Cony played a serious part in the op, carrying a large part of the force to the landing zone with her whaleboat serving as part of the invasion flotilla. They immediately received fire from the beach and later, a Cuban helicopter fired on the whaleboat returning to the beach to rescue survivors.

However, her involvement in Cuba was far from over.

When the Cuban Missile Crisis kicked off in October 1962, Cony– reverted back to her DD-508 designation in June– was part of an anti-submarine task force centered around the Essex-class ASW carrier USS Randolph (CVS-15) that included the destroyers Bache (DD-470), Beale (DD-471), Eaton (DD-510) and Murray (DD-576).

Task Force ALFA, an experimental group specializing in developing ASW tactics, during anti-submarine exercises in the Atlantic, 1959. The other ships present are (from left): USS Murray (DDE-576), USS Beale (DDE-471), USS Bache (DDE-470), USS Eaton (DDE-510), USS Conway (DDE-507), USS Cony (DDE-508), USS Waller (DDE-466) and USS Valley Forge (CVS-45). This force, changing out Randolph for Valley Forge, sailed together during the Cuban Missile crisis. Photograph was released for publication on 3 August 1959. Official U.S. Navy Photograph, from the collections of the Naval History and Heritage Command. NH 96944

Task Force ALFA, an experimental group specializing in developing ASW tactics, during anti-submarine exercises in the Atlantic, 1959. The other ships present are (from left): USS Murray (DDE-576), USS Beale (DDE-471), USS Bache (DDE-470), USS Eaton (DDE-510), USS Conway (DDE-507), USS Cony (DDE-508), USS Waller (DDE-466) and USS Valley Forge (CVS-45). This force, changing out Randolph for Valley Forge, largely sailed together during the Cuban Missile crisis. Photograph was released for publication on 3 August 1959. Official U.S. Navy Photograph, from the collections of the Naval History and Heritage Command. NH 96944

While enforcing the naval quarantine authorized by President Kennedy, the task force on 27 October came across the Soviet Foxtrot-class diesel-electric submarine B-59, which was heading from her White Sea base along with sister ships B-36, B-4 and B-130 to Havana with the mission “to strengthen the defense of the island of Cuba” and equipped with a total of 88 53-58 (T-5) nuclear-tipped torpedoes– 22 per submarine–just in case.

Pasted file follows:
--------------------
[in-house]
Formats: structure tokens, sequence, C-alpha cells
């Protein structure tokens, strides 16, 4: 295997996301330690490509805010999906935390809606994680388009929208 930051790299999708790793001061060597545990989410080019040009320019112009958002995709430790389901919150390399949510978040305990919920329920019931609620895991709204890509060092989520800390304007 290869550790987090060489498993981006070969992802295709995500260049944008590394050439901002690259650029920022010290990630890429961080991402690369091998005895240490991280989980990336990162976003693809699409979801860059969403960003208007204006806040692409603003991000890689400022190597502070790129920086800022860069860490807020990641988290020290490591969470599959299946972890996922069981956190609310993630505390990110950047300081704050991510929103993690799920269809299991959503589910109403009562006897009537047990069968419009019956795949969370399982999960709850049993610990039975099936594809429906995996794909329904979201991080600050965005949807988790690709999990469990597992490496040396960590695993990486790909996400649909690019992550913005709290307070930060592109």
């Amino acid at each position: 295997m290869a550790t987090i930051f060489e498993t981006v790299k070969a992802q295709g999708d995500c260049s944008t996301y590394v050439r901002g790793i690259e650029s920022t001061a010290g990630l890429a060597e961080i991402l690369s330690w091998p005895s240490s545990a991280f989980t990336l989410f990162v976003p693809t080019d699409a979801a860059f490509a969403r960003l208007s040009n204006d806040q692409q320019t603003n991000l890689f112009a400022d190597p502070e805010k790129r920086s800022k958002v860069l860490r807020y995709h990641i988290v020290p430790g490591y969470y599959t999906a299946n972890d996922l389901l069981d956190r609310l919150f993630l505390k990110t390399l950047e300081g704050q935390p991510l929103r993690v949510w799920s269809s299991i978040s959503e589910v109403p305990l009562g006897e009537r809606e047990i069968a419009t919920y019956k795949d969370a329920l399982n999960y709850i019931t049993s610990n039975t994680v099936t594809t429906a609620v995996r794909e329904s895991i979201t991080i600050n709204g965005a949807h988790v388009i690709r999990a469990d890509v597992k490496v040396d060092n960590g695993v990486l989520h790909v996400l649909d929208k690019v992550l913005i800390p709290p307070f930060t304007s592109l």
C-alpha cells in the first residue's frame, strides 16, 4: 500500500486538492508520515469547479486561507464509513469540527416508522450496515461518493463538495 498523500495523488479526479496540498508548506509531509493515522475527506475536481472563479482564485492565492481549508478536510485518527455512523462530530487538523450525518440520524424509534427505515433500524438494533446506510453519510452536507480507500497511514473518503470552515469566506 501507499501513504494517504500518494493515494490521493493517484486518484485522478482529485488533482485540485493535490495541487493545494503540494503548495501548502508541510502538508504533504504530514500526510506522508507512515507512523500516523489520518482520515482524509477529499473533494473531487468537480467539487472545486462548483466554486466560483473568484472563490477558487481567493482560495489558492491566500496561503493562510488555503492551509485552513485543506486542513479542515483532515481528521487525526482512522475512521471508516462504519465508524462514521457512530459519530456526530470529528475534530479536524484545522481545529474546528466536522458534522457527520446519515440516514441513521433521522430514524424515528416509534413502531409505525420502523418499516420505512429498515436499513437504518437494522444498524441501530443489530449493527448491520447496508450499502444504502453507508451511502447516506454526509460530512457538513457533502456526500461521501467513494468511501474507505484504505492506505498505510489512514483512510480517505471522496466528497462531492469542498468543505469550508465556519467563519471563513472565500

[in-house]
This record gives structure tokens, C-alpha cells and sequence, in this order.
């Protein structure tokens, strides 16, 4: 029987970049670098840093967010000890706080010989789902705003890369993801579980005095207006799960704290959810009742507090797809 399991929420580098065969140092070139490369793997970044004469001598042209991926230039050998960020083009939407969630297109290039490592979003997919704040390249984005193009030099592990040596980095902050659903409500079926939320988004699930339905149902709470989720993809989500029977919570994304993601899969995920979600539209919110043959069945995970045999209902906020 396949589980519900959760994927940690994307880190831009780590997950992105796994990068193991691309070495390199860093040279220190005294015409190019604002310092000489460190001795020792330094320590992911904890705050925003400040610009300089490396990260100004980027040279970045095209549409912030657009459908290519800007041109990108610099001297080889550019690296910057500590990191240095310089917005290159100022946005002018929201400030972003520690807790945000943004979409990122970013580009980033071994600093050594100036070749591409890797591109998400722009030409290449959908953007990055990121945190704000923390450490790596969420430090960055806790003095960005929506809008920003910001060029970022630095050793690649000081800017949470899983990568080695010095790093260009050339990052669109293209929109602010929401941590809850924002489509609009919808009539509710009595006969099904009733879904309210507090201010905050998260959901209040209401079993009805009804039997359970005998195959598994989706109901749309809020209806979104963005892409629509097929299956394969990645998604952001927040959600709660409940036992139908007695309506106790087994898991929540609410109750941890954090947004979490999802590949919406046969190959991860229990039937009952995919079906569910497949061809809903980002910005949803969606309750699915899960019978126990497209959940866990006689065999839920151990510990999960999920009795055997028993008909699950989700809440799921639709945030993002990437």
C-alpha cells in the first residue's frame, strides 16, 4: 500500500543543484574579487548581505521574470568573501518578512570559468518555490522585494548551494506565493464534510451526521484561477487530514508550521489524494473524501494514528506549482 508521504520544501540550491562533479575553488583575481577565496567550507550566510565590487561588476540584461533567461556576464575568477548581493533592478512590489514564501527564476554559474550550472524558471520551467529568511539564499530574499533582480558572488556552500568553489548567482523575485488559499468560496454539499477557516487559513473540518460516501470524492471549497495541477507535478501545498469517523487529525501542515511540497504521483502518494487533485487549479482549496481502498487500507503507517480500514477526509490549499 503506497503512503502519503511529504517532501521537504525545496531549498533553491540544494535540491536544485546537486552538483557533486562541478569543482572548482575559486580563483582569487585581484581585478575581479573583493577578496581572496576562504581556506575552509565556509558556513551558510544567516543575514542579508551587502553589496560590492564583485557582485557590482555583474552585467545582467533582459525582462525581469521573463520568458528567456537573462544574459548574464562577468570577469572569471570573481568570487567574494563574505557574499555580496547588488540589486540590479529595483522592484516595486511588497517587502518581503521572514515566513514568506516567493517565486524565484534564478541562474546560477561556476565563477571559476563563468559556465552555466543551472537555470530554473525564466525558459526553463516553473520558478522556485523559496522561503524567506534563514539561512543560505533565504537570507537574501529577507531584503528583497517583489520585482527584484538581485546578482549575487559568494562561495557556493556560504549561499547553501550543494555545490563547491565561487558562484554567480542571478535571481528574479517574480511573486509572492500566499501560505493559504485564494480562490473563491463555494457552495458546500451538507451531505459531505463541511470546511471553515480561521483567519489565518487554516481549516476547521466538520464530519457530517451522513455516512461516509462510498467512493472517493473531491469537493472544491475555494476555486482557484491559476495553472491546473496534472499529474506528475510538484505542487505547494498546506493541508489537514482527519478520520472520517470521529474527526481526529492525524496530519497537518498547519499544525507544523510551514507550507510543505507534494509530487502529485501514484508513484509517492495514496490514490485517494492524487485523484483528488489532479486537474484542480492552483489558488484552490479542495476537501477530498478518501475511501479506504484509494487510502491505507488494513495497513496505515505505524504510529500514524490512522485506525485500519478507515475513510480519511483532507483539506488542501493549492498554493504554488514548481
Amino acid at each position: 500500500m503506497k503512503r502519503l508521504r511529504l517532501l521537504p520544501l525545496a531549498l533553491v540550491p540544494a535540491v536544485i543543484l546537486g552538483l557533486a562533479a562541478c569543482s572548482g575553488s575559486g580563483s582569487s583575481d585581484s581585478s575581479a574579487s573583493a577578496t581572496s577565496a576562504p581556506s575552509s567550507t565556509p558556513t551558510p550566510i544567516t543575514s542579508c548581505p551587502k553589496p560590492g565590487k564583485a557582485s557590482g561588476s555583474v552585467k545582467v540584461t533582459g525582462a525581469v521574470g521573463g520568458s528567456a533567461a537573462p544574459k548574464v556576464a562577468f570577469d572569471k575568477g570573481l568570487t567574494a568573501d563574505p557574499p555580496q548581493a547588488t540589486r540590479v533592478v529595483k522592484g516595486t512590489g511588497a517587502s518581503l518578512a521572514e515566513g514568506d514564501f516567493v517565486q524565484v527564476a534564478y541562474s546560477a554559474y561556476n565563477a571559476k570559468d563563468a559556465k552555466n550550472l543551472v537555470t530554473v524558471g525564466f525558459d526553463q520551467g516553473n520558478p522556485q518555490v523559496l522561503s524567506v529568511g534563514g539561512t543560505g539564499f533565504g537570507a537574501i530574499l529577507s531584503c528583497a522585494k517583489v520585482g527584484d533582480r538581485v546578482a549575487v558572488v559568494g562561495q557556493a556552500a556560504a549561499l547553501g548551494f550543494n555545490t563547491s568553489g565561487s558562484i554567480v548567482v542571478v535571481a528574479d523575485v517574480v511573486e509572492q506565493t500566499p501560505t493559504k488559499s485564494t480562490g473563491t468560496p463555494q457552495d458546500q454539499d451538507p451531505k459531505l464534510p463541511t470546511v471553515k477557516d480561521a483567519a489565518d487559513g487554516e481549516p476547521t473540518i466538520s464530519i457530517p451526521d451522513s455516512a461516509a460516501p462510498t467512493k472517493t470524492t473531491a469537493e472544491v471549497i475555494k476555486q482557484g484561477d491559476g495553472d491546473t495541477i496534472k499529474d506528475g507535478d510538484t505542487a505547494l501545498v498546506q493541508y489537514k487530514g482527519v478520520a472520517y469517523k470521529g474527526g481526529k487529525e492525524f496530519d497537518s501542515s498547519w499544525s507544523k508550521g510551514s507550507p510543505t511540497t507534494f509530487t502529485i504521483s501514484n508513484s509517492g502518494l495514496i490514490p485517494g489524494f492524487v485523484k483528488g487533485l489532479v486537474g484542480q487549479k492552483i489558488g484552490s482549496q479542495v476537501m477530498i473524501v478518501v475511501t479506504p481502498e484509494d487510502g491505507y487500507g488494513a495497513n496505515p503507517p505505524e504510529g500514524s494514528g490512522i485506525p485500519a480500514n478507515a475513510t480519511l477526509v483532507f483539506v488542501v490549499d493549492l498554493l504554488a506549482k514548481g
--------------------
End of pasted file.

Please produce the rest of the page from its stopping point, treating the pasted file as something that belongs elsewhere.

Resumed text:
*Each T-5 carried an RDS-9 warhead with a 3-10 kiloton yield, enough to evaporate a carrier group if it got close enough*

Here is some footage of the first nuclear test fired at Novaya Zemlya of a RDS-9 equipped T-5 torpedo.

Notably, the deployment of the quartet of Foxtrots was the first documented deployment of their class to carry nuclear torpedoes as part of their magazine– and with the boat’s onboard leadership able to sign off directly on their use without asking Moscow for permission.

At 1659 on 27 October, Beale picked up B-59 on sonar and dropped practice depth charges on the Soviet smoke boat while pinging her with active sonar.

Then, at 1729, Cony upped the ante by dropping five hand grenades on top of the contact– one of the few documented instances of live ordnance being deployed in the crisis.

This, combined with the action of Beale, forced the sweltering Russki boat to the surface at 2050 where Cony‘s signalman established commo via blinker light with the submarine.

There, bathed in spotlights from the destroyers with their 5-inch guns trained on the Soviet submarine, one Second Captain Vasili Alexandrovich Arkhipov, executive officer of the 69th Torpedo Submarine Brigade, overruled B-59‘s Captain Valentin Savitskii and his deputy political officer Ivan Semenovich Maslenniko, who both wanted to fire off a salvo of atomic torpedoes at the American fleet upon surfacing. It should be noted that the effort to surface the B-59 was made just hours after Major Rudolf Anderson’s U-2 spy plane was shot down over Eastern Cuba, at the tensest moment of the crisis.

“We’re gonna blast them now! We will die, but we will sink them all – we will not become the shame of the fleet,” Savitskii reportedly said, according to a journal kept by Captain Third Rank Anatoly Andreev.

Soviet submarine B-59, forced to the surface by U.S. Naval forces in the Caribbean near Cuba. U.S. National Archives, Still Pictures Branch, Record Group 428, Item 428-N-711200

Soviet submarine B-59, forced to the surface by U.S. Naval forces in the Caribbean near Cuba. U.S. National Archives, Still Pictures Branch, Record Group 428, Item 428-N-711200